Neutron stars are formed from the gravitational collapse of the inner core of a large star following a supernova explosion. The inner core must be between 1.4 and 3 solar masses for a neutron star to form after the explosion, any greater and a black hole will form instead. Thus neutron stars weigh between 1.4 and 3 solar masses, but the majority weigh between 1.31 and 1.39 solar masses. Newly created black holes are between 3 and 5 solar masses. Those larger that 5 solar masses have grown from smaller ones by accretion. The extremely strong gravitational force squeezes the electrons of the atoms inside the protons in the nucleus, turning them into neutrons to join the other neutrons already there. This is similar to inverse beta decay, and anti-neutrinos are emitted, 1057 of them within 10 seconds. This blasts the outer layers of the star apart. See neutrinos
The 1057 neutrons in a neutron star are bound together mainly by gravitational attraction unlike those in a nucleus which are bound by the strong nuclear force and which is insufficient to bind even 2 neutrons together. (The attractive force between two different nucleons is only weak; the binding energy of the proton to the neutron in deuterium nuclei is only 2MeV per nucleon, it is thus only weakly bound and is much larger in size than an alpha particle, the most strongly bound nuclear cluster. But when protons and neutrons gather in greater numbers than three, the binding energy per nucleon reaches a saturation value of about 8MeV). However, in the depths of a neutron star, the long-range interaction between neutrons is strong enough to bind them in pairs, forming a superfluid boson state.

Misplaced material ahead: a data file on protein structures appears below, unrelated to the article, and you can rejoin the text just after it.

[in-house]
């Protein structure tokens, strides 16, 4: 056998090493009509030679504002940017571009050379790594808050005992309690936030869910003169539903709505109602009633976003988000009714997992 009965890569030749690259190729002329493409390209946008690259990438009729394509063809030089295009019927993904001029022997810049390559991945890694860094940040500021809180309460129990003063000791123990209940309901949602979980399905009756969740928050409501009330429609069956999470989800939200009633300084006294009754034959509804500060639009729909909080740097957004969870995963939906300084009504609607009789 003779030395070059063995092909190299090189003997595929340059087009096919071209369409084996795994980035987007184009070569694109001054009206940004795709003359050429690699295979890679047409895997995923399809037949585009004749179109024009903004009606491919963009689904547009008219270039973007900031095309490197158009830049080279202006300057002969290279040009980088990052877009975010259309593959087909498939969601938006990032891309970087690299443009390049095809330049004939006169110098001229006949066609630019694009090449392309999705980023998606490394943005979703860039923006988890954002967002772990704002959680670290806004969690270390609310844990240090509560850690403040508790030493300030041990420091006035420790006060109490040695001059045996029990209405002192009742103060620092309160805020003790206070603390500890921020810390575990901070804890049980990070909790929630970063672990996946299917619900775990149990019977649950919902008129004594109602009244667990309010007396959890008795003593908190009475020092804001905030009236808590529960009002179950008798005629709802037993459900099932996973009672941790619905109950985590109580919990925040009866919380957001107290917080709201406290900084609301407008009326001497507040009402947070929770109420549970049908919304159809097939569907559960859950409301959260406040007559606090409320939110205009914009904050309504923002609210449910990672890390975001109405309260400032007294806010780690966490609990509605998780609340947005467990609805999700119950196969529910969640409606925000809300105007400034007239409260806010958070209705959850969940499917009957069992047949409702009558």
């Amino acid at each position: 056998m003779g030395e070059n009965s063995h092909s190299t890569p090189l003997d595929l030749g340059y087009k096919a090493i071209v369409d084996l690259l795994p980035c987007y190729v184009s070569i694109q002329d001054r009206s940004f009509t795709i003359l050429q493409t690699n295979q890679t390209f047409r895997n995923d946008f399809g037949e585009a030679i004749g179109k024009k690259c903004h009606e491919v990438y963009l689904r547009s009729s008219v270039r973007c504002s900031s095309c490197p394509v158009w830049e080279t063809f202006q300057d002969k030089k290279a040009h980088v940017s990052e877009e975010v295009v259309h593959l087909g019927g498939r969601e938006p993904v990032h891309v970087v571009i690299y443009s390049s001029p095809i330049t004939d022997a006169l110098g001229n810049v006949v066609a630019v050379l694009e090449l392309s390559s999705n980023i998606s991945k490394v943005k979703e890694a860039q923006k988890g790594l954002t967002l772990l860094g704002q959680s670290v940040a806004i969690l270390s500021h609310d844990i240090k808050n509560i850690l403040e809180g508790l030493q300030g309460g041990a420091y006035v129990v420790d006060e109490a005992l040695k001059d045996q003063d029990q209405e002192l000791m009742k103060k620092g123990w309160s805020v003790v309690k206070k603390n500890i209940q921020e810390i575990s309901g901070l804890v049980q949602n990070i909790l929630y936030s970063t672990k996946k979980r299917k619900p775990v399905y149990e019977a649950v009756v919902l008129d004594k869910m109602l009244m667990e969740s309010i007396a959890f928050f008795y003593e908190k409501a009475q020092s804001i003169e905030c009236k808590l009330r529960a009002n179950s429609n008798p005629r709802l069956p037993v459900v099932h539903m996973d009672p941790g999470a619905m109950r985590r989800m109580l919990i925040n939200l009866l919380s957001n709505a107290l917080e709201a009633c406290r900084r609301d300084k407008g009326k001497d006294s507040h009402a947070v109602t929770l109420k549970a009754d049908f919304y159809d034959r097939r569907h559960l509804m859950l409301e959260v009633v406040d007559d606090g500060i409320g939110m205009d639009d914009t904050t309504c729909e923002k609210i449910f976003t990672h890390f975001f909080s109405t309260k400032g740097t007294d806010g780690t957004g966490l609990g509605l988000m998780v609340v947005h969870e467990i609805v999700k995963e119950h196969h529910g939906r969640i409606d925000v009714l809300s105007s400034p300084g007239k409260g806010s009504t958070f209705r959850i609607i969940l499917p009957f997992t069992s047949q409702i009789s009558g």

Neutron stars have a high peculiar velocity, enough to escape the galaxy in which they were born. When a neutron star is born, it emits huge numbers of neutrinos in all directions, but if just 1% more were emitted in one favoured direction, this would jet-propel it like a rocket. The asymmetry may arise when, under the intense magnetic field, some electron neutrinos travelling with the field in one direction were preferentially changed into - and-neutrinos by the magnetic field. Because, under the extreme density, the - and-neutrinos can escape easier than electron neutrinos, this would propel the neutron star.
The characteristic measure of the size of relativistic effects in a celestial body is GM/Rc2, where G is the Universal constant of gravitation, c the speed of light, M the mass of the body, and R the radius of the body. For the sun this factor is 10-5; for a white dwarf is 10-3; but for a neutron star is as high as 0.3, so a neutron star experiences relativistic effects placing a maximum size and rotation rate on a neutron star. For a black hole it is 1.